The outspoken Polish Foreign Minister, Radoslaw Sikorski, apparently believes his nation’s alliance with America is “worthless.” Washington should not race to reassure him. Instead, Warsaw should demonstrate why it is worthy of Washington’s support.
A weekly Polish publication received a recording of Sikorski’s conversation in which he declared: “This Polish-American union is worthless. It is even harmful because it gives Poland a false sense of security. Complete [B.S.]. We get into conflicts with the Germans, with Russia, and we think everything’s great because the Americans like us. Suckers. Complete suckers.”
There are suckers in the existing relationship, but they are American rather than Polish.
The United States spends more than four percent of its GDP on the military and accounts for three-fourths of total defense outlays by NATO members. Poland has been patting itself on the back for recently hiking defense expenditures—to 1.8 percent of GDP. Overall, America’s contribution to direct NATO expenditures is nearly ten times that of Poland.
The collapse of the Soviet Union exacerbated the discrepancy among alliance members. While Washington preserved its globe-spanning military, the Europeans cut their armed forces significantly.
Worse, the alliance expanded willy-nilly to the Russian border, bringing in nations combining minimal military capabilities and serious potential disputes with Moscow. None had ever mattered to American security, but Washington handed out security guarantees like hotels place chocolates on pillows: everyone got one, including Poland.
American and European officials simply assumed that they would never have to make good on their promises. Then came the crisis in Ukraine.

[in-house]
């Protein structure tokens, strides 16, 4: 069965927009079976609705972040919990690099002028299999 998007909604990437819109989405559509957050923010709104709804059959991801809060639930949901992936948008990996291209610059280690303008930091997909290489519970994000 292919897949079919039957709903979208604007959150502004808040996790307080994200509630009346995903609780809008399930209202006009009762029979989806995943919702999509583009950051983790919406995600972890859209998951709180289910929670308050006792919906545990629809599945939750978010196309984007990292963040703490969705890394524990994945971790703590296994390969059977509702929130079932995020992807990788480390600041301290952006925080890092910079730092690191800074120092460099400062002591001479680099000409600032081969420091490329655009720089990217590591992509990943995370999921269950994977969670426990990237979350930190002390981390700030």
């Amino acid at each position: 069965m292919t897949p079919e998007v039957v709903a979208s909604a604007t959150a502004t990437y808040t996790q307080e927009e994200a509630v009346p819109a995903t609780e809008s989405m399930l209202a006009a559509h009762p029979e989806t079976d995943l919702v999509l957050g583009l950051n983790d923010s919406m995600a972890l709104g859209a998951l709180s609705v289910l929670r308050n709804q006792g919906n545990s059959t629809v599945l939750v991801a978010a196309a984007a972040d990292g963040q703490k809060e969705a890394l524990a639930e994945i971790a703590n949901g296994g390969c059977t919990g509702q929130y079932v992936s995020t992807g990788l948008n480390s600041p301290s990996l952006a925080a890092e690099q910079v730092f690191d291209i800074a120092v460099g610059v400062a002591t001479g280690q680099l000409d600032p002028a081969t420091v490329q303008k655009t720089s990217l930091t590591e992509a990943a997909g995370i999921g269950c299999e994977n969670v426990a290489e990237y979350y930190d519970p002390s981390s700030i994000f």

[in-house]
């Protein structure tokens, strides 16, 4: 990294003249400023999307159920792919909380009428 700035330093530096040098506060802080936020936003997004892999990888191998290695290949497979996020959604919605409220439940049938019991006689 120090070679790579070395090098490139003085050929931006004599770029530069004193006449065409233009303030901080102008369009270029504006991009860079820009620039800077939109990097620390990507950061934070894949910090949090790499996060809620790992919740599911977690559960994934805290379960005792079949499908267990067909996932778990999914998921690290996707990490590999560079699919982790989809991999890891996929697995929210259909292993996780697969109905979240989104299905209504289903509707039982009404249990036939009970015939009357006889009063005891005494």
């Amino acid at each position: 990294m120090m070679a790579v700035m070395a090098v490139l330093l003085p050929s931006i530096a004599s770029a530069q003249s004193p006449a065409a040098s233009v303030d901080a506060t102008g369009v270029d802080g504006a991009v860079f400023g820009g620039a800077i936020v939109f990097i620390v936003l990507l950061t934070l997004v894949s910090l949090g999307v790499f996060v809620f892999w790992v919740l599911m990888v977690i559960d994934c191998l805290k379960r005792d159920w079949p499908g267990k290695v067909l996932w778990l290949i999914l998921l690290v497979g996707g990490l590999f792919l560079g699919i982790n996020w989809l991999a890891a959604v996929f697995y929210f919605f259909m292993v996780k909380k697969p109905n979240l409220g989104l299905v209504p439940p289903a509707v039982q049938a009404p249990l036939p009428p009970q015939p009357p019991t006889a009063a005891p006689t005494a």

The eastern-most members of the alliance started clamoring for reassurance. No one was more insistent than the Poles. Back before he thought the alliance was worthless, Sikorski stated: “America, we hope, has ways of reassuring us that we haven’t even thought about. There are major bases in Britain, in Spain, in Portugal, in Greece, in Italy. Why not here?”
As I point out in my latest article on National Interest online: “The benefits to Poland of winning a defense commitment against Russia backed by a permanent garrison from the world’s superpower are obvious. But what’s in it for America? The relationship runs one-way. Warsaw does not offer commensurate aid to the United States.”
As a substitute, Poland, like several other NATO members and member wannabes, participated in Washington’s foolish wars in Iraq and Afghanistan. But even if the missions had been worthwhile, they didn’t compare to America promising to face down Poland’s potential nuclear-armed antagonist. The United States could find itself facing catastrophic destruction if things went bad.
There is no security reason for the United States to risk war for Warsaw. Poland never was strategically important for Washington. Even the Reagan administration did not consider military intervention in early 1982 when the Polish government cracked down on the Solidarity union after being threatened with a Soviet invasion.
Americans always felt sympathy for the plight of the Poles—for centuries stuck among avaricious empires. Although unfortunate, even tragic, Poland’s situation is no casus belli for the United States.
Washington’s policy changed only when U.S. policymakers ceased thinking about NATO as a military alliance and began treating it as an international social club. Thus Poland received a coveted Article 5 security guarantee.
The alliance is worthless only if the United States won’t back it. Most administrations would see that as a threat to core commitments that could not be ignored. Moscow would recognize that threatening Poland carried significant risks of confrontation with America. That’s far from “worthless” for Poland.
Sikorski’s comments should be a wake-up call in America. Washington has accumulated a host of welfare dependents in Europe and elsewhere. Yet those whose teeth are most tightly clamped onto the U.S. teat show the least respect for America.
The real sucker in this arrangement is Washington. The United States should reconsider who it protects from whom, reserving “worthwhile” alliances for countries which offer something meaningful to America in return.